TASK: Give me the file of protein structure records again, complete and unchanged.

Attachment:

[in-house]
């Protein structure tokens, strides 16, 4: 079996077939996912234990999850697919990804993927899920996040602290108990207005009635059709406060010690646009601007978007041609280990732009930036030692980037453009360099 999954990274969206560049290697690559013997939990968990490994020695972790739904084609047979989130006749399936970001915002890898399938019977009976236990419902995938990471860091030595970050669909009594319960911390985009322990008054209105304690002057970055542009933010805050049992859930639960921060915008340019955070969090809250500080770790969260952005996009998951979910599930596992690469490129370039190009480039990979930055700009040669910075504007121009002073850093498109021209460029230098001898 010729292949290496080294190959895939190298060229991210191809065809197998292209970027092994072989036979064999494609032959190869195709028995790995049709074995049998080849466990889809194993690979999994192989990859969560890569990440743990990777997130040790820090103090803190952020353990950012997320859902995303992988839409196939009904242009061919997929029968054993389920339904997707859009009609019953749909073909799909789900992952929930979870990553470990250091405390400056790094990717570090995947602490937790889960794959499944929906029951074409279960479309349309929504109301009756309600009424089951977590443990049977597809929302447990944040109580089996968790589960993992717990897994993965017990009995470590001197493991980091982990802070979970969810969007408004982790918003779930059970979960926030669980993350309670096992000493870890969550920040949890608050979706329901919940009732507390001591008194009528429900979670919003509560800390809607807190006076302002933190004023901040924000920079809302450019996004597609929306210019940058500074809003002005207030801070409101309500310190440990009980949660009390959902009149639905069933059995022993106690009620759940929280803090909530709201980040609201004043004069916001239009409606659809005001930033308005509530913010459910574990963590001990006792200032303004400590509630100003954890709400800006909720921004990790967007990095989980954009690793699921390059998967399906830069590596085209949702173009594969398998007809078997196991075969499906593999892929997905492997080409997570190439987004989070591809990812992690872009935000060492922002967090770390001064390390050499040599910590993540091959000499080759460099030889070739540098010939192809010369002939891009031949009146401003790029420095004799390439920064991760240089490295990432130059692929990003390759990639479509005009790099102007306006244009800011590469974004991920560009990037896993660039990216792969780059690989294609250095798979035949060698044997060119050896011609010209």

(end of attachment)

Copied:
[in-house]
């Protein structure tokens, strides 16, 4: 079996077939996912234990999850697919990804993927899920996040602290108990207005009635059709406060010690646009601007978007041609280990732009930036030692980037453009360099 999954990274969206560049290697690559013997939990968990490994020695972790739904084609047979989130006749399936970001915002890898399938019977009976236990419902995938990471860091030595970050669909009594319960911390985009322990008054209105304690002057970055542009933010805050049992859930639960921060915008340019955070969090809250500080770790969260952005996009998951979910599930596992690469490129370039190009480039990979930055700009040669910075504007121009002073850093498109021209460029230098001898 010729292949290496080294190959895939190298060229991210191809065809197998292209970027092994072989036979064999494609032959190869195709028995790995049709074995049998080849466990889809194993690979999994192989990859969560890569990440743990990777997130040790820090103090803190952020353990950012997320859902995303992988839409196939009904242009061919997929029968054993389920339904997707859009009609019953749909073909799909789900992952929930979870990553470990250091405390400056790094990717570090995947602490937790889960794959499944929906029951074409279960479309349309929504109301009756309600009424089951977590443990049977597809929302447990944040109580089996968790589960993992717990897994993965017990009995470590001197493991980091982990802070979970969810969007408004982790918003779930059970979960926030669980993350309670096992000493870890969550920040949890608050979706329901919940009732507390001591008194009528429900979670919003509560800390809607807190006076302002933190004023901040924000920079809302450019996004597609929306210019940058500074809003002005207030801070409101309500310190440990009980949660009390959902009149639905069933059995022993106690009620759940929280803090909530709201980040609201004043004069916001239009409606659809005001930033308005509530913010459910574990963590001990006792200032303004400590509630100003954890709400800006909720921004990790967007990095989980954009690793699921390059998967399906830069590596085209949702173009594969398998007809078997196991075969499906593999892929997905492997080409997570190439987004989070591809990812992690872009935000060492922002967090770390001064390390050499040599910590993540091959000499080759460099030889070739540098010939192809010369002939891009031949009146401003790029420095004799390439920064991760240089490295990432130059692929990003390759990639479509005009790099102007306006244009800011590469974004991920560009990037896993660039990216792969780059690989294609250095798979035949060698044997060119050896011609010209």